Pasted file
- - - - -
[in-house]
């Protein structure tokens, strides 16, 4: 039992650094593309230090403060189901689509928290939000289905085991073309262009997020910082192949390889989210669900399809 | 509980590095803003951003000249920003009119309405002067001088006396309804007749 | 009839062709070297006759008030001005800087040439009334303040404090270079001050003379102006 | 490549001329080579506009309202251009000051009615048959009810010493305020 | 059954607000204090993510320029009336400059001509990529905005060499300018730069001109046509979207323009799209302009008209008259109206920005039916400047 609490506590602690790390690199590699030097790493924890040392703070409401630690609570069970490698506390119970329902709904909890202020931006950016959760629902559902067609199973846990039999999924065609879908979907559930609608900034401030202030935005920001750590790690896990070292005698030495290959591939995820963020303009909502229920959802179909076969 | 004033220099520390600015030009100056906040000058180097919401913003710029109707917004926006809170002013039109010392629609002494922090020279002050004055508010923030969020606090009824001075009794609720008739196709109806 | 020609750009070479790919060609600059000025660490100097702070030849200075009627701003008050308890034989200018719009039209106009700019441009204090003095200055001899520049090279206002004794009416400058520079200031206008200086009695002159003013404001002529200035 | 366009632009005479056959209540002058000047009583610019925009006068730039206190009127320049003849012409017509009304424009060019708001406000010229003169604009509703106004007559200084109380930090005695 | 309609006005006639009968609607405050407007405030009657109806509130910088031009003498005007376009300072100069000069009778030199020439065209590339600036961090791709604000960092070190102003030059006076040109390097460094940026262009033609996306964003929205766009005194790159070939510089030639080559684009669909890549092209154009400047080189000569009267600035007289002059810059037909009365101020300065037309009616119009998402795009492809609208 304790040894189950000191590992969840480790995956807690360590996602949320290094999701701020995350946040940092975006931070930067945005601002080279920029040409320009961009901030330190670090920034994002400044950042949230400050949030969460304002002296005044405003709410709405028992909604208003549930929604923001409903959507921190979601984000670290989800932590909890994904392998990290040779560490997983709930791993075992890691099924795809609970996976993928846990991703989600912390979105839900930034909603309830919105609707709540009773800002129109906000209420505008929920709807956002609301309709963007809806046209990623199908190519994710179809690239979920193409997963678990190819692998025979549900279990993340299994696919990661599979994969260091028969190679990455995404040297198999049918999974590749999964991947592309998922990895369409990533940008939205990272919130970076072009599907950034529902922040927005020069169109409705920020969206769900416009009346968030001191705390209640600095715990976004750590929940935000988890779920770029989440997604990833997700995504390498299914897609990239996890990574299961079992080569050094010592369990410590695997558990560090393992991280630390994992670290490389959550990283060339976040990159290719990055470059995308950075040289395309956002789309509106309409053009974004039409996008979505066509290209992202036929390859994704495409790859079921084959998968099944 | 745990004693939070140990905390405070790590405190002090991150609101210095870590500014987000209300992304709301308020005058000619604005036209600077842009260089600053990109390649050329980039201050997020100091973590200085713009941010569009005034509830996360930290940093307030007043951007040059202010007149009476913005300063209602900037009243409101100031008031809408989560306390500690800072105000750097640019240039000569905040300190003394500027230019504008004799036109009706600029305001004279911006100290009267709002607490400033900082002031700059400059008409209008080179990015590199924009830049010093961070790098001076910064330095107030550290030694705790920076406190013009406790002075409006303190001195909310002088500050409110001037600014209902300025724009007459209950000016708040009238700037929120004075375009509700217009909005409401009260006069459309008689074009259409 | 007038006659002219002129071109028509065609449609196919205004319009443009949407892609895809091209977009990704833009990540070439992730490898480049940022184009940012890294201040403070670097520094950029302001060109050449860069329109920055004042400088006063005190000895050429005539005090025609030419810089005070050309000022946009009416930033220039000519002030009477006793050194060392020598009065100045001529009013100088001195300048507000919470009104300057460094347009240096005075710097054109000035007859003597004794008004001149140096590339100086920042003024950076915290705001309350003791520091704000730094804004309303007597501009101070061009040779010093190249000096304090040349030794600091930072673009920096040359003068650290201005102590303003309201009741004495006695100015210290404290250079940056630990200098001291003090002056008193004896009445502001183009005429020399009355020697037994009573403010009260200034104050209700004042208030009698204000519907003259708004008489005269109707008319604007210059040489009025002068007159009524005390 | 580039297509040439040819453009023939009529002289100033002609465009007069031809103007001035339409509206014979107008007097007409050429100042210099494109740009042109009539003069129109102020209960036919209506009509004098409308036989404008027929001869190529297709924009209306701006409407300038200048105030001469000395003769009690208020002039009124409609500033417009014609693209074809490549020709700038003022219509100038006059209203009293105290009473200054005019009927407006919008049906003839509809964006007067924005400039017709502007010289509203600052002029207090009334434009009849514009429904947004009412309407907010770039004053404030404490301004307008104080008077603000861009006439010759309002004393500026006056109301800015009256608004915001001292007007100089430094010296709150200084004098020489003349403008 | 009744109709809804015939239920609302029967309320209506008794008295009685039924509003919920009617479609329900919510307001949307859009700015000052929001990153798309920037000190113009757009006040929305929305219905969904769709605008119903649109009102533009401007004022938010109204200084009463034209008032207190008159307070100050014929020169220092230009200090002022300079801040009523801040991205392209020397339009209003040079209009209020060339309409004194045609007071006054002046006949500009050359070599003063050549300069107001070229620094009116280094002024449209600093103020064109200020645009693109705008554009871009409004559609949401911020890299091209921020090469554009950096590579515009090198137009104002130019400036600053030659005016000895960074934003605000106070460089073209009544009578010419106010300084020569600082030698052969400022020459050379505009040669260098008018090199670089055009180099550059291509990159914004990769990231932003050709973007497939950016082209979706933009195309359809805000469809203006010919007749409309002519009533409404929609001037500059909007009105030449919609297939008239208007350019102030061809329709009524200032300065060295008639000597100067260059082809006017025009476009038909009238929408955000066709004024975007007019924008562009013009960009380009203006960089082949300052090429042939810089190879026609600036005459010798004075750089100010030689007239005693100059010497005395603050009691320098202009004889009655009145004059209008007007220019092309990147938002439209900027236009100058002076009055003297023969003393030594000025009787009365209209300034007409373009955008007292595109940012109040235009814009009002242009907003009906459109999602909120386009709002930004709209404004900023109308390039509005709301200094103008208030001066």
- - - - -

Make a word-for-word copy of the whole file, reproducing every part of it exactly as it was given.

[in-house]
């Protein structure tokens, strides 16, 4: 039992650094593309230090403060189901689509928290939000289905085991073309262009997020910082192949390889989210669900399809 | 509980590095803003951003000249920003009119309405002067001088006396309804007749 | 009839062709070297006759008030001005800087040439009334303040404090270079001050003379102006 | 490549001329080579506009309202251009000051009615048959009810010493305020 | 059954607000204090993510320029009336400059001509990529905005060499300018730069001109046509979207323009799209302009008209008259109206920005039916400047 609490506590602690790390690199590699030097790493924890040392703070409401630690609570069970490698506390119970329902709904909890202020931006950016959760629902559902067609199973846990039999999924065609879908979907559930609608900034401030202030935005920001750590790690896990070292005698030495290959591939995820963020303009909502229920959802179909076969 | 004033220099520390600015030009100056906040000058180097919401913003710029109707917004926006809170002013039109010392629609002494922090020279002050004055508010923030969020606090009824001075009794609720008739196709109806 | 020609750009070479790919060609600059000025660490100097702070030849200075009627701003008050308890034989200018719009039209106009700019441009204090003095200055001899520049090279206002004794009416400058520079200031206008200086009695002159003013404001002529200035 | 366009632009005479056959209540002058000047009583610019925009006068730039206190009127320049003849012409017509009304424009060019708001406000010229003169604009509703106004007559200084109380930090005695 | 309609006005006639009968609607405050407007405030009657109806509130910088031009003498005007376009300072100069000069009778030199020439065209590339600036961090791709604000960092070190102003030059006076040109390097460094940026262009033609996306964003929205766009005194790159070939510089030639080559684009669909890549092209154009400047080189000569009267600035007289002059810059037909009365101020300065037309009616119009998402795009492809609208 304790040894189950000191590992969840480790995956807690360590996602949320290094999701701020995350946040940092975006931070930067945005601002080279920029040409320009961009901030330190670090920034994002400044950042949230400050949030969460304002002296005044405003709410709405028992909604208003549930929604923001409903959507921190979601984000670290989800932590909890994904392998990290040779560490997983709930791993075992890691099924795809609970996976993928846990991703989600912390979105839900930034909603309830919105609707709540009773800002129109906000209420505008929920709807956002609301309709963007809806046209990623199908190519994710179809690239979920193409997963678990190819692998025979549900279990993340299994696919990661599979994969260091028969190679990455995404040297198999049918999974590749999964991947592309998922990895369409990533940008939205990272919130970076072009599907950034529902922040927005020069169109409705920020969206769900416009009346968030001191705390209640600095715990976004750590929940935000988890779920770029989440997604990833997700995504390498299914897609990239996890990574299961079992080569050094010592369990410590695997558990560090393992991280630390994992670290490389959550990283060339976040990159290719990055470059995308950075040289395309956002789309509106309409053009974004039409996008979505066509290209992202036929390859994704495409790859079921084959998968099944 | 745990004693939070140990905390405070790590405190002090991150609101210095870590500014987000209300992304709301308020005058000619604005036209600077842009260089600053990109390649050329980039201050997020100091973590200085713009941010569009005034509830996360930290940093307030007043951007040059202010007149009476913005300063209602900037009243409101100031008031809408989560306390500690800072105000750097640019240039000569905040300190003394500027230019504008004799036109009706600029305001004279911006100290009267709002607490400033900082002031700059400059008409209008080179990015590199924009830049010093961070790098001076910064330095107030550290030694705790920076406190013009406790002075409006303190001195909310002088500050409110001037600014209902300025724009007459209950000016708040009238700037929120004075375009509700217009909005409401009260006069459309008689074009259409 | 007038006659002219002129071109028509065609449609196919205004319009443009949407892609895809091209977009990704833009990540070439992730490898480049940022184009940012890294201040403070670097520094950029302001060109050449860069329109920055004042400088006063005190000895050429005539005090025609030419810089005070050309000022946009009416930033220039000519002030009477006793050194060392020598009065100045001529009013100088001195300048507000919470009104300057460094347009240096005075710097054109000035007859003597004794008004001149140096590339100086920042003024950076915290705001309350003791520091704000730094804004309303007597501009101070061009040779010093190249000096304090040349030794600091930072673009920096040359003068650290201005102590303003309201009741004495006695100015210290404290250079940056630990200098001291003090002056008193004896009445502001183009005429020399009355020697037994009573403010009260200034104050209700004042208030009698204000519907003259708004008489005269109707008319604007210059040489009025002068007159009524005390 | 580039297509040439040819453009023939009529002289100033002609465009007069031809103007001035339409509206014979107008007097007409050429100042210099494109740009042109009539003069129109102020209960036919209506009509004098409308036989404008027929001869190529297709924009209306701006409407300038200048105030001469000395003769009690208020002039009124409609500033417009014609693209074809490549020709700038003022219509100038006059209203009293105290009473200054005019009927407006919008049906003839509809964006007067924005400039017709502007010289509203600052002029207090009334434009009849514009429904947004009412309407907010770039004053404030404490301004307008104080008077603000861009006439010759309002004393500026006056109301800015009256608004915001001292007007100089430094010296709150200084004098020489003349403008 | 009744109709809804015939239920609302029967309320209506008794008295009685039924509003919920009617479609329900919510307001949307859009700015000052929001990153798309920037000190113009757009006040929305929305219905969904769709605008119903649109009102533009401007004022938010109204200084009463034209008032207190008159307070100050014929020169220092230009200090002022300079801040009523801040991205392209020397339009209003040079209009209020060339309409004194045609007071006054002046006949500009050359070599003063050549300069107001070229620094009116280094002024449209600093103020064109200020645009693109705008554009871009409004559609949401911020890299091209921020090469554009950096590579515009090198137009104002130019400036600053030659005016000895960074934003605000106070460089073209009544009578010419106010300084020569600082030698052969400022020459050379505009040669260098008018090199670089055009180099550059291509990159914004990769990231932003050709973007497939950016082209979706933009195309359809805000469809203006010919007749409309002519009533409404929609001037500059909007009105030449919609297939008239208007350019102030061809329709009524200032300065060295008639000597100067260059082809006017025009476009038909009238929408955000066709004024975007007019924008562009013009960009380009203006960089082949300052090429042939810089190879026609600036005459010798004075750089100010030689007239005693100059010497005395603050009691320098202009004889009655009145004059209008007007220019092309990147938002439209900027236009100058002076009055003297023969003393030594000025009787009365209209300034007409373009955008007292595109940012109040235009814009009002242009907003009906459109999602909120386009709002930004709209404004900023109308390039509005709301200094103008208030001066």